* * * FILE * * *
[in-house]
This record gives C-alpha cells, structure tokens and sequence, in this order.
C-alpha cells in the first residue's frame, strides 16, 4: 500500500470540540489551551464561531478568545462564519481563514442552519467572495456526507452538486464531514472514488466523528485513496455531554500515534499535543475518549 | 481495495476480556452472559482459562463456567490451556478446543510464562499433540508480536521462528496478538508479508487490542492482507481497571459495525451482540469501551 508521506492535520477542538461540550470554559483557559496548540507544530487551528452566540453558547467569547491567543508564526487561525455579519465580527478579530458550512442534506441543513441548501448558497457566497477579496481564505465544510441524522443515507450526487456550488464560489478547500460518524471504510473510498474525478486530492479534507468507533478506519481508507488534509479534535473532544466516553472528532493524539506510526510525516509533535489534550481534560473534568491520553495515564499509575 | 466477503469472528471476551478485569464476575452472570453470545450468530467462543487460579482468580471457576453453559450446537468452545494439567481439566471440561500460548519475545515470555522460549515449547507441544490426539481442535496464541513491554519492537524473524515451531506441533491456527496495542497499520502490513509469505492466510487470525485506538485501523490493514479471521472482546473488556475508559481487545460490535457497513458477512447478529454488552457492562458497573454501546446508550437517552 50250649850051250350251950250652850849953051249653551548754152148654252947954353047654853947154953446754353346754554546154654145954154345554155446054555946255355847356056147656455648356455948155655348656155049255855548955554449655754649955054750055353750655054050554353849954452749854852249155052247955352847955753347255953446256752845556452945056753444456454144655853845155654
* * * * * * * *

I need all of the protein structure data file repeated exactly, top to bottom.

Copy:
[in-house]
This record gives C-alpha cells, structure tokens and sequence, in this order.
C-alpha cells in the first residue's frame, strides 16, 4: 500500500470540540489551551464561531478568545462564519481563514442552519467572495456526507452538486464531514472514488466523528485513496455531554500515534499535543475518549 | 481495495476480556452472559482459562463456567490451556478446543510464562499433540508480536521462528496478538508479508487490542492482507481497571459495525451482540469501551 508521506492535520477542538461540550470554559483557559496548540507544530487551528452566540453558547467569547491567543508564526487561525455579519465580527478579530458550512442534506441543513441548501448558497457566497477579496481564505465544510441524522443515507450526487456550488464560489478547500460518524471504510473510498474525478486530492479534507468507533478506519481508507488534509479534535473532544466516553472528532493524539506510526510525516509533535489534550481534560473534568491520553495515564499509575 | 466477503469472528471476551478485569464476575452472570453470545450468530467462543487460579482468580471457576453453559450446537468452545494439567481439566471440561500460548519475545515470555522460549515449547507441544490426539481442535496464541513491554519492537524473524515451531506441533491456527496495542497499520502490513509469505492466510487470525485506538485501523490493514479471521472482546473488556475508559481487545460490535457497513458477512447478529454488552457492562458497573454501546446508550437517552 50250649850051250350251950250652850849953051249653551548754152148654252947954353047654853947154953446754353346754554546154654145954154345554155446054555946255355847356056147656455648356455948155655348656155049255855548955554449655754649955054750055353750655054050554353849954452749854852249155052247955352847955753347255953446256752845556452945056753444456454144655853845155654